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The Faulty Assumption of Protestant Apologetics

Joe Heschmeyer

Over on Twitter, @stephgotsaved gives 14 reasons she thinks Catholicism is “NOT Biblical.” There’s too much to respond to every point (our search bar can help you there) but I wanted to address the first one in particular, because I think it exposes a common Protestant fallacy:

#1 They have a different Bible.

The Holy Bible has sixty-six books (39 Old Testament, 27 New Testament). The Catholic Bible, on the other hand, has seventy-three books. Often referred to as deuterocanonical books or Apocrypha. Outside of Catholicism, these extra books are considered heretical.

There are many times in the Bible where God says verbatim to not add to His words, in Proverbs 30-5:6 He says: “Every word of God proves true; he is a shield to those who take refuge in him. Do not add to his words, lest he rebuke you and you be found a liar.”

This is just one of many. He gives a stern warning as well in Revelation 22:18-19.

The issue here isn’t just that Proverbs 30 and Revelation 22 are being used in a distorted way (neither passage is saying “here’s the biblical canon, don’t add or remove any books”).

What’s striking is a feature I see amongst many English-speaking Protestants: the naïve assumption that Protestantism is the ordinary form of Christianity, and Catholics are a weird fringe position. After all, the only argument she offers for why we should reject the seven deuterocanonical books is that “outside of Catholicism, these extra books are considered heretical.” That’s an argument from popularity: most Christians think Catholics are wrong, so we must be wrong.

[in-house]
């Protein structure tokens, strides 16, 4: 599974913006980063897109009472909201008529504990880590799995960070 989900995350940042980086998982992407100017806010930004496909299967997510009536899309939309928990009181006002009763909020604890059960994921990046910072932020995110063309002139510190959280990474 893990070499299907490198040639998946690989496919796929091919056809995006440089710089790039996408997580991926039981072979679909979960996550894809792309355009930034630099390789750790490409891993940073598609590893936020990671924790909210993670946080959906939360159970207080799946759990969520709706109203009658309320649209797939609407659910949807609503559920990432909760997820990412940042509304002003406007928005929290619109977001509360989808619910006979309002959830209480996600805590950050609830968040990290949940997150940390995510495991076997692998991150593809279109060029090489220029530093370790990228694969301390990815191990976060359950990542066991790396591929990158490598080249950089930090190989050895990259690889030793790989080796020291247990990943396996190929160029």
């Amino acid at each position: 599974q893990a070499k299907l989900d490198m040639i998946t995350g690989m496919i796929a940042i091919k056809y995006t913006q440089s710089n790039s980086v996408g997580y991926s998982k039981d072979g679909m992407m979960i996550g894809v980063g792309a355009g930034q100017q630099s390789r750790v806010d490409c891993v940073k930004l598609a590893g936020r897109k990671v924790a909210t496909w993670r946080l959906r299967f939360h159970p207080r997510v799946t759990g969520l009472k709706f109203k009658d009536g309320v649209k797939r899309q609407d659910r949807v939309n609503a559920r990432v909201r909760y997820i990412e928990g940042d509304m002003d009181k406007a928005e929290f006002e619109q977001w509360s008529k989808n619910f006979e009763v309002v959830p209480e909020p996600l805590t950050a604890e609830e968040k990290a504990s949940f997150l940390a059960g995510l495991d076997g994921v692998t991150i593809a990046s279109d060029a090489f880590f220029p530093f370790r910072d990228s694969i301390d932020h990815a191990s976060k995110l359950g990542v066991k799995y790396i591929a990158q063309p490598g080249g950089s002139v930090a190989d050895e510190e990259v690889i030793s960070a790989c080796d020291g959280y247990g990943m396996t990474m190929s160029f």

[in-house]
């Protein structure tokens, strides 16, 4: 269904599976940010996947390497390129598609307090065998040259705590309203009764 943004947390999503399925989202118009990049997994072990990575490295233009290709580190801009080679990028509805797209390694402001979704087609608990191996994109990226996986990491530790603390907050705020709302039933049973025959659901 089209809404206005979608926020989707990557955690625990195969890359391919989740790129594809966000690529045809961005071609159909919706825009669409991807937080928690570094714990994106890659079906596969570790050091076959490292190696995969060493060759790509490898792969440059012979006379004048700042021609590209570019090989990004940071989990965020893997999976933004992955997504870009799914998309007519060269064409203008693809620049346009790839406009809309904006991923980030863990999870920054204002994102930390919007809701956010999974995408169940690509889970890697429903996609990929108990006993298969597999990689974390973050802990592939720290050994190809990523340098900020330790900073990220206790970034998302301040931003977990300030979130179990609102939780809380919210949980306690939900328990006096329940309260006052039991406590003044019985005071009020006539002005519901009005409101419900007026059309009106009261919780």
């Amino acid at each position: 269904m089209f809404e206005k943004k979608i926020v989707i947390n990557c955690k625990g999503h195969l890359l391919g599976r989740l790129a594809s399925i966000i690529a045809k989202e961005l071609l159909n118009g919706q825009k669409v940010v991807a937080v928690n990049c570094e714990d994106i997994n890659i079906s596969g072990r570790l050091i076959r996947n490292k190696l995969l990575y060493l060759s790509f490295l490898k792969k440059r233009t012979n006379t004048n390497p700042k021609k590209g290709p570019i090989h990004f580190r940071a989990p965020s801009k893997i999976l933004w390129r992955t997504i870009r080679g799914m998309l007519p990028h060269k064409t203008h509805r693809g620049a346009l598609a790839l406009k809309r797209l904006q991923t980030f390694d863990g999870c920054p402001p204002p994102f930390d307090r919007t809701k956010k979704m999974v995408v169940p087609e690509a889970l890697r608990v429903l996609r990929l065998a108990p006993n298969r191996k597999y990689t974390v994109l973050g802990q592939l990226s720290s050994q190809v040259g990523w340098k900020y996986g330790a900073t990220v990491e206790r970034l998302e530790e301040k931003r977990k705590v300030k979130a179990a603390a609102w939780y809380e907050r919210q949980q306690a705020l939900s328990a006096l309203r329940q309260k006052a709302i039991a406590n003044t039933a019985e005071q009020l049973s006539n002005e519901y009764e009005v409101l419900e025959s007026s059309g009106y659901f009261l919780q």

But this is false. Globally and throughout history, it’s Protestantism that has always been the minority position. The Center for the Study of Global Christianity at the evangelical Gordon-Conwell Theological Seminary, in their article “Christianity 2017: Five Hundred Years of Protestant Christianity” report that “in 1600 Protestants represented more than 10 percent of all Christians worldwide. Their share of global Christians reached its high point around 1900, when it was about 24 percent; in 2017 it stands at 22.6 percent.” Most of the world’s Christians (admittedly, a bare majority, slightly over 50%) are Catholic, and another quarter-billion are some form of Orthodox (who also accept the divine inspiration of these allegedly “heretical” books). And that’s just today: as the Gordon-Conwell report reminds us, for 75% of Church history, Protestantism didn’t exist.

This means it’s historically illiterate to insist that Catholics “added” seven books to the Bible. We didn’t. Prior to the Reformation, the Bible (particularly in the West) had 73 books, and it was Protestants who removed them. At first, it was a matter of treating them as inferior books, which were nevertheless included in the Bible. Eventually, as the Mennonite scholar David Ewert explains, these seven books were removed from the Bible entirely in 1826 by the British and Foreign Bible Society. So the real question is, by what authority did the British and Foreign Bible Society remove seven books from the Holy Bible?

And the point here is broader than which books belong in the Bible. When someone argues (for instance) that “Catholics aren’t Christians,” are they prepared to say that Christianity didn’t exist on earth between the time of Christ and Luther? That the gates of hell overcame Jesus’ Church, but that Luther’s Church stands?

Simply put, there’s no logical reason to assume Protestantism is true and then put the burden of proof on Catholics and Orthodox. Protestantism is the innovation, and it’s the responsibility of the innovator to show how their innovation isn’t an alteration of “the faith which was once for all delivered to the saints” (Jude 1:3).

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